Police Association President Chris Cahill said the policewoman who was punched and knocked unconscious in Auckland on Monday has severe bruising and swelling.
“It will heal, my concern is the mental harm it does to someone and that’s long term,” he said.
Police confirmed that a 27-year-old man had been arrested following the attack and was due to appear in Manukau District Court on charges of intent to injure.
Cahill said the video, which showed a man violently attacking a female police officer before attempting to flee, reveals to New Zealanders the “excruciating and unacceptable level of violence” police officers face on a daily basis.
The man was then given a Taser before being arrested by the police.
Cahill described the incident as a “ruthless and unprovoked attack”.
“The violence is raw and sadly attacks of this severity are not uncommon, with more than two thousand attacks on officers last year alone.
“Being assaulted is not ‘simply part of the job’ of keeping communities safe, and the courts must send a clear message to that effect. If the police are not protected, how are they supposed to protect Neos? -Zealander?”
A witness filmed the attack.
Cahill said the environment officers are currently working in is more violent than ever and said it needs to change quickly.
He said violence against police had escalated over the years, saying officers now faced a real risk of being attacked on a daily basis.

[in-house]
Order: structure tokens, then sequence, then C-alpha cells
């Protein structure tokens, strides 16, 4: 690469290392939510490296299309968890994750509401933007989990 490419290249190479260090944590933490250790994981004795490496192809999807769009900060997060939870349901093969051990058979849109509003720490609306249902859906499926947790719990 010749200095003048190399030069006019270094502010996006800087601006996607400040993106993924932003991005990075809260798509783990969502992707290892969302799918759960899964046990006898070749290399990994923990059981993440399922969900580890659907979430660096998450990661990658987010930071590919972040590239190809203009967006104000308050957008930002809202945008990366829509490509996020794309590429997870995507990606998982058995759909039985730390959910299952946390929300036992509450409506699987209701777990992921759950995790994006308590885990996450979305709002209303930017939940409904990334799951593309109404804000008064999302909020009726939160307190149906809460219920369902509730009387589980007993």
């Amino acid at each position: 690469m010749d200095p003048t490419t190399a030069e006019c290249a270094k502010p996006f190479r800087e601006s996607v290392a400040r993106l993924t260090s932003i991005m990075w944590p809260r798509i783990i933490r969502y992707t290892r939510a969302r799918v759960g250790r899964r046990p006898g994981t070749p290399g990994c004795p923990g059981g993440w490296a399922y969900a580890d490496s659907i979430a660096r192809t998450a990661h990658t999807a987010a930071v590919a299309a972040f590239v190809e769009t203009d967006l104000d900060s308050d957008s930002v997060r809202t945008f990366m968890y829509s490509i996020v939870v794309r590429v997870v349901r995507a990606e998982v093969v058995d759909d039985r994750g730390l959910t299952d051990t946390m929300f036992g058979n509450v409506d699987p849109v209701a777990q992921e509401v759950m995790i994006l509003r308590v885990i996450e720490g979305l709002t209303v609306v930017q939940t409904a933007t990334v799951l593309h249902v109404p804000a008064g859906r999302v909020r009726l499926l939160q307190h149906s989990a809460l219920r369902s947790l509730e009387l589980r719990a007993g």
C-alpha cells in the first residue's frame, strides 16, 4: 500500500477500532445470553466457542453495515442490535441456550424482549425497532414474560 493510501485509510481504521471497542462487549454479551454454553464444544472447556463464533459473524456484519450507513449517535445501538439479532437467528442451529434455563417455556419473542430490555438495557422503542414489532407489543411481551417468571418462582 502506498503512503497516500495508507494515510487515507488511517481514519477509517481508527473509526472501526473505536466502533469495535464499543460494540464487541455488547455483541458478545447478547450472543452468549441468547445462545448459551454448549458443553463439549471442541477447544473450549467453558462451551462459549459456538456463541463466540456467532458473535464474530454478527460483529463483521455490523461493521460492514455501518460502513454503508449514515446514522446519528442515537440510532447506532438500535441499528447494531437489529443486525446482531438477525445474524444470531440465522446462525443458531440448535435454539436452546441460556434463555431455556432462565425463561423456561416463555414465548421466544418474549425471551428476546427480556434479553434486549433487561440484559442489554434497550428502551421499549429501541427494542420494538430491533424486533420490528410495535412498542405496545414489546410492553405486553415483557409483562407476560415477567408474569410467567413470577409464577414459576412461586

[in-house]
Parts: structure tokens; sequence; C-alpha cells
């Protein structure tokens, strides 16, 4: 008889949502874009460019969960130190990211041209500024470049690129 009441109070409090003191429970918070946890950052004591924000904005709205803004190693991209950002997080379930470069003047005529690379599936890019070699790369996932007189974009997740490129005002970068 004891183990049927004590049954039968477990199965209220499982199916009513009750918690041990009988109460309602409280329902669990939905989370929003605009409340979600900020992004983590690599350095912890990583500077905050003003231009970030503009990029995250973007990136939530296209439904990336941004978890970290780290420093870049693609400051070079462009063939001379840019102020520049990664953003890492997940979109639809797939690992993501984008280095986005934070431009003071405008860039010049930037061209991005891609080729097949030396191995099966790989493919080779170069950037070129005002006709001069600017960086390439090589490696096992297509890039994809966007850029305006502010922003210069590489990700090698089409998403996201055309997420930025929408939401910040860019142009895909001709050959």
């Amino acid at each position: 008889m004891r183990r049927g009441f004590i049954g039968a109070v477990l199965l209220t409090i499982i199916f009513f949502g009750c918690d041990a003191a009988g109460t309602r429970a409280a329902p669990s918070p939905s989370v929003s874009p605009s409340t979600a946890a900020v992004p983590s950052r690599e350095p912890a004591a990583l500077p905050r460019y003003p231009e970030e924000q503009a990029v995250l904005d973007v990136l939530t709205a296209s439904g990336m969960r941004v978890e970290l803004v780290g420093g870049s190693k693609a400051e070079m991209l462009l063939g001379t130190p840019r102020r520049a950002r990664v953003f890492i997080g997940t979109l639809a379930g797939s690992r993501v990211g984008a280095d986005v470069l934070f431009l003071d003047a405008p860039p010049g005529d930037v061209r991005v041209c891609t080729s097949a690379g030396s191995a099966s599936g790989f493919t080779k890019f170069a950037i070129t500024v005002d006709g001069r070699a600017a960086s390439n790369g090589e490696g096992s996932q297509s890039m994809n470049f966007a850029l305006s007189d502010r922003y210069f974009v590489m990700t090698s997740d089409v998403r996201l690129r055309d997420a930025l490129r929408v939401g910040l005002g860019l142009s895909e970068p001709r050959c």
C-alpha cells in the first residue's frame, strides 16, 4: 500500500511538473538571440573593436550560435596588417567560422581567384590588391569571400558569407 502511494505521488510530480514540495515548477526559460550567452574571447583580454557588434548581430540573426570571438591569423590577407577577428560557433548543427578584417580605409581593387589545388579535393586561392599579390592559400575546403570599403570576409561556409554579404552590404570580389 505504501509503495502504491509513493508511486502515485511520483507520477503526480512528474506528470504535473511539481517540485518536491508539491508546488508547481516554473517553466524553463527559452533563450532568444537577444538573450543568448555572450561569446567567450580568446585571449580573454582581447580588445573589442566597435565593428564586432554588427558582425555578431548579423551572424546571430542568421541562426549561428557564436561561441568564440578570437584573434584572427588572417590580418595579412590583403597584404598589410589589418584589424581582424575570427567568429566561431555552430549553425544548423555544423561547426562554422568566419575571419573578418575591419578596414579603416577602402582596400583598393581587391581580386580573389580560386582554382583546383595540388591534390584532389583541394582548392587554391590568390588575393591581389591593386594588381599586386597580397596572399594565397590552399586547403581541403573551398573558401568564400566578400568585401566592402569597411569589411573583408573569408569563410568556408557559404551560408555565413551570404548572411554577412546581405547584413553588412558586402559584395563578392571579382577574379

“I didn’t go to work expecting to be assaulted, where these days officers go to work and they know that’s a real risk on a daily basis and that’s what has changed over the years.
“No one should expect this to happen, it’s not the right environment to work in.
“It’s not just the officer, I always worry about the whanau – the parents, the partners, the kids who see their loved one go to work and spend that entire shift worrying about them.”
During the incident, as officers surrounded the man on foot, he approached a female officer and punched her in the face.
She collapsed in the street clutching her face and was treated by shocked members of the public.
A witness told the Herald that she saw blood pouring from her eyes and nose.
Members of the public rushed to help a policewoman who was knocked unconscious and lay in the middle of a Manurewa street.
The alleged attacker was then Tasered by police, however, he overcame the effects of the Taser, standing up despite the beards lodged in his back.
Speaking to AM, Cahill said Tasers were hit and miss and their impact depended on a person’s motivation and their clothing – things like jackets could be difficult to operate, he said.
“They’re by no means infallible, but they’re still a great tool.”
He said there had been “good” improvements made to training which went from three-and-a-half days to seven-and-a-half days a year.
The extended training period was still being rolled out to all regions.
“There’s so much work to do, you can’t train that much [and] have enough police there.”
The training covered a wide range of issues, including defensive tactics, conduct, mental health and family harm.
“The police are jack-of-all-trades, so it’s hard to get specialist training in all areas.
“The reality is that society needs to change the idea that the police are fair game, and the court has a place to play in that.
“At some point, there have to be deterrent sentences that say if you’re going to assault a police officer, you’re actually assaulting society in general.”